The GAO Update: Worse Than It Looks

by: James Bacon

Twice a year, the General Accounting Office (GAO) publishes an update of the federal government’s long-term fiscal outlook. These updates generally make for gloomy reading, and the November 2010 report is no exception.

The GAO runs two main scenarios that project federal surpluses (har! har!) and deficits into the decades ahead. The first scenario builds upon the Congressional Budget Office’s “baseline” scenario for the next 10 years by extending it for another 30 years. The second “alternate” scenario incorporates a variety of taxing and spending adjustments to reflect the possibility, say, that Congress might choose to extend the Bush tax cuts for another 10 years, which would result in lower revenues, or that Congress will make the “doc fix” to Medicare, which would result in larger Medicare expenditures for physicians' fees.

Then the GAO crunches the numbers to show how big deficits will get. Neither scenario makes a pretty sight — the "alternate" scenario is especially frightening. A casual reader might easily surmise that actual deficits will lie somewhere in the yellow zone between the two scenarios. (For readers of my book Boomergeddon, the vertical line represents the year 2017, which is my best guess as to when the wheels fall off the bus.)

These projections assume that Congress takes no substantive move to curtail spending or raise revenues — they show, as it were, the cost of inaction. Over the next 65 years, notes the GAO update, the “fiscal gap” (the difference between revenues and expenditures) could amount to between 3% and 9.4% of the GDP. Of course, Congress will do something, though we can’t say what, so optimists could argue that these projections represent worst-case and not-very-likely scenarios.

If only that were true. There is little comfort to be found in the GAO report. If you project out 30 years, and then 65 years, the most important assumptions you make are not how to fine-tune future expenditures and tax revenues, which lie within a relatively narrow range, but what interest rates and economic growth rates will prevail. Unfortunately, the GAO does not address either of those assumptions. It largely takes the experience of the past 50 years or so and projects them, with minor modifications, into the future.

The authors of the GAO report can hardly be faulted for making somewhat arbitrary assumptions. They have to assume something, and it is not unreasonable to base those assumptions upon past experience. The difficulty is that trends are not always linear. They may stay linear for years or even decades, but unexpected factors dropping from the sky can send the trend lines spinning into wild tangents.

In“Boomergeddon, I make the case that the economic performance of the United States' economy over the next 20 to 30 years will likely be lower than what prevailed during the post-World War II era. Those reasons can be summarized as follows:

  1. The long hangover. Growth for the past 30 years was propelled by massive consumer debt accumulation. Consumers are no longer accumulating debt. Indeed, they are paying off (or forfeiting upon) debt. This de-leveraging will dull growth for years.
  2. Slower population growth, older workforce. Population growth historically has accounted for roughly half of economic growth. America’s population growth is slowing, ergo its growth rate will slow. Moreoever, America’s workforce is aging, and workers in their 50s and 60s tend to experience a decline in productivity.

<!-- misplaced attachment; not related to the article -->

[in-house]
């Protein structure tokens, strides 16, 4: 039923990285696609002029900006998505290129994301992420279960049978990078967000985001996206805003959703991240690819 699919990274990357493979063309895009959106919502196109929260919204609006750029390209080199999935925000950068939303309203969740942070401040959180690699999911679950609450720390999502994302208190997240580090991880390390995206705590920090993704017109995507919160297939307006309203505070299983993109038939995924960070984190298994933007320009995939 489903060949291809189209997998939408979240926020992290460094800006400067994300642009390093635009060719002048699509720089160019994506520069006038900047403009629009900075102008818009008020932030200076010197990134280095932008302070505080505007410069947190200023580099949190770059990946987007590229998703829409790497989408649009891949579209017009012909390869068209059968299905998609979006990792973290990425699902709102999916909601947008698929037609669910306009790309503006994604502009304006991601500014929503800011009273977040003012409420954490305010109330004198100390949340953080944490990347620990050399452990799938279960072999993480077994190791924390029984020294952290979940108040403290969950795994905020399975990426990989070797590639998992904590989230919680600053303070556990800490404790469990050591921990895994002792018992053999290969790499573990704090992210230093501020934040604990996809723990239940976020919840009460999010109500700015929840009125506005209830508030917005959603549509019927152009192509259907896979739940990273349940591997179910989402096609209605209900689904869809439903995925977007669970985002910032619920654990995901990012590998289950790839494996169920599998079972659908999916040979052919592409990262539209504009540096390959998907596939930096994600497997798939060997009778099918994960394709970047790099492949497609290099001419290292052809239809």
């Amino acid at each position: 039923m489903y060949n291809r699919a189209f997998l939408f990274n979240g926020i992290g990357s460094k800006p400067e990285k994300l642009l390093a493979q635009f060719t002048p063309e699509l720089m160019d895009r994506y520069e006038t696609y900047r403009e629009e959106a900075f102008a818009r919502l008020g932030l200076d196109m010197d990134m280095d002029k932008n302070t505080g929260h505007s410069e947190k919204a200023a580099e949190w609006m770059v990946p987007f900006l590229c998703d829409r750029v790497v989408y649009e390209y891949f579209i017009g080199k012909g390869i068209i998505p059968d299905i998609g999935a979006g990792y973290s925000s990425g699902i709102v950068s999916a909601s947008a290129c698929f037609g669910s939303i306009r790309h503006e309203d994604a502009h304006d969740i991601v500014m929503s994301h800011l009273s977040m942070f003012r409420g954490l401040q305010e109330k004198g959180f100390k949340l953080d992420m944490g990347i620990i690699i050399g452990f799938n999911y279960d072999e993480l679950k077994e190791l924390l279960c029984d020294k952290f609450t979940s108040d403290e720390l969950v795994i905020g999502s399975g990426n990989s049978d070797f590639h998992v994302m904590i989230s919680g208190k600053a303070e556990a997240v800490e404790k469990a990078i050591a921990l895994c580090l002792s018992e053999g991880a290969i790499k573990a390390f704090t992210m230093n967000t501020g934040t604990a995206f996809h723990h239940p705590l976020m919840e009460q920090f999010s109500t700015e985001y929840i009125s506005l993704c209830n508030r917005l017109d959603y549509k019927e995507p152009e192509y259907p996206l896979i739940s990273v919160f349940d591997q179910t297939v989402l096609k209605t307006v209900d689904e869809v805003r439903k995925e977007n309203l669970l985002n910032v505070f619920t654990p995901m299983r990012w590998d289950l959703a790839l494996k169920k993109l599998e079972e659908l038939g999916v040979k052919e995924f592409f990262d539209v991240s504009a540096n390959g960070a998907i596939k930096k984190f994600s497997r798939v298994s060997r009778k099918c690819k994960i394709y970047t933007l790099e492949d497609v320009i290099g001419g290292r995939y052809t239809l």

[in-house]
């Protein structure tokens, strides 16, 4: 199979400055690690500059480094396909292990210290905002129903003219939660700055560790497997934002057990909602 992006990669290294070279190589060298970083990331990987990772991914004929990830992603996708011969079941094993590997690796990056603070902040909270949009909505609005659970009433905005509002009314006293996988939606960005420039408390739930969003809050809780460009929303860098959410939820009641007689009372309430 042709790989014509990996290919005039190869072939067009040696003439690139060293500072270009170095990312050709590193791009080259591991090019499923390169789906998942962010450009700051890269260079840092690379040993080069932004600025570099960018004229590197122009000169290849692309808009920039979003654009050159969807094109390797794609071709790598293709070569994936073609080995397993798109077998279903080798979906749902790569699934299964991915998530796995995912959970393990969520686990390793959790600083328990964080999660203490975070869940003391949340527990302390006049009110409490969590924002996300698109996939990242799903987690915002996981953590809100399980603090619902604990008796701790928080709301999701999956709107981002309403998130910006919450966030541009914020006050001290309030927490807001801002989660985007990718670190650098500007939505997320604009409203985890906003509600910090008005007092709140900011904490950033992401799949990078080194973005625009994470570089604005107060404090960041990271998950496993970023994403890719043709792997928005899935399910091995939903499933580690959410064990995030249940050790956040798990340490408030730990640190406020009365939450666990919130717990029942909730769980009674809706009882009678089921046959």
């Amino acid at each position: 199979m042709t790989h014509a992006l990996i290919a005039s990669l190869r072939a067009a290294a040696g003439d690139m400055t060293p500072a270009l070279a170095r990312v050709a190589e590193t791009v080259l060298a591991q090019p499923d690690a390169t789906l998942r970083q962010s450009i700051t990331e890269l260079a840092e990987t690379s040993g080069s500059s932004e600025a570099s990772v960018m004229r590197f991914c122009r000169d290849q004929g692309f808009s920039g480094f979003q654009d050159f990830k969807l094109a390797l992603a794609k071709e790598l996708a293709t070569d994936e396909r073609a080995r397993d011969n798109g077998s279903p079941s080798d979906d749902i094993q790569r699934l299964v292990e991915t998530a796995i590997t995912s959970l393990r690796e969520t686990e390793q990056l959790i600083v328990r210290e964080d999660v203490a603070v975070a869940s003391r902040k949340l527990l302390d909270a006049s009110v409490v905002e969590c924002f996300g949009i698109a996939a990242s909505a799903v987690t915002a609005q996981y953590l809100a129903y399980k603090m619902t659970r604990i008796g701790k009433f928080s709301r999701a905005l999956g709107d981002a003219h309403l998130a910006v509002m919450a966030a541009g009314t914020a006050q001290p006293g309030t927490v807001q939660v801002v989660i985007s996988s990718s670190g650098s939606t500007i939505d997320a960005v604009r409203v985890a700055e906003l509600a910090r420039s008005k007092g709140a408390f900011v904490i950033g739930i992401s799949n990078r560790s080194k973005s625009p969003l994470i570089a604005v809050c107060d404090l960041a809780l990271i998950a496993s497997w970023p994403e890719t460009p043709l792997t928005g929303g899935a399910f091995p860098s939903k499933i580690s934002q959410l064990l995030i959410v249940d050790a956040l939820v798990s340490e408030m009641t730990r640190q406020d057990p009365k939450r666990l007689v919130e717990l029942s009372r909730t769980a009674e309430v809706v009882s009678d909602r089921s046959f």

3. Increasing resource and environmental constraints. Thanks to China, India and other fast-growth developing nations, global demand for energy, raw materials and foodstuffs is increasing faster than supply. Rising prices will crimp economic growth globally.
  4. The 90% Rule. U.S. debt is roughly 90% of GDP, the level at which rising national indebtedness tends to be correlated with slower economic growth. As the GAO update states clearly, U.S. debt by 2020 will rival the nation’s peak indebtedness at the end of World War II. But there was an end to World War II and rising indebtedness in 1945 — there is no end to the entitlements driving debt higher today.
  5. Rise of the rent-seeking economy. The federal government controls a larger share of the nation’s GDP — through outright spending, tax expenditures, loan guarantees and regulations — than ever before. The capitalist system is morphing from a predominantly market-based form of competition to a rent-seeking form of competition. Government action tends to support traditional, slower-growth industries and to starve emerging, fast-growth industries of the future. (As for government subsidies of the “green” industry, I have one word — “Solyndra.”)

It is unrealistic, therefore, to assume that U.S. economic growth will continue at the same rate as in the past. Likewise, it is unrealistic to project the low, low interest rates of recent history into the indefinite future. The GAO assumes that interest rates (presumably the 10-year Treasury bond) of 5.1% last more or less forever. But today’s interest rate climate reflects a global capital glut resulting from high global savings, which likely will turn into a global capital shortage as populations age and begin drawing down their accumulated surpluses. A return to the 10% interest rates seen in 1990 — twice as high as the GAO assumption — could lead to catastrophic increases in interest payments, higher deficits, cumulative debt and even higher interest payments in a vicious spiral.

A modest suggestion to the GAO: When you update your report six months from now, let’s see a little growth-rate and interest-rate sensitivity analysis. What happens to your projections over 40 years if you make seemingly modest tweaks to your economic assumptions?

I can promise you, the future will look a lot uglier.

Disclosure: No positions.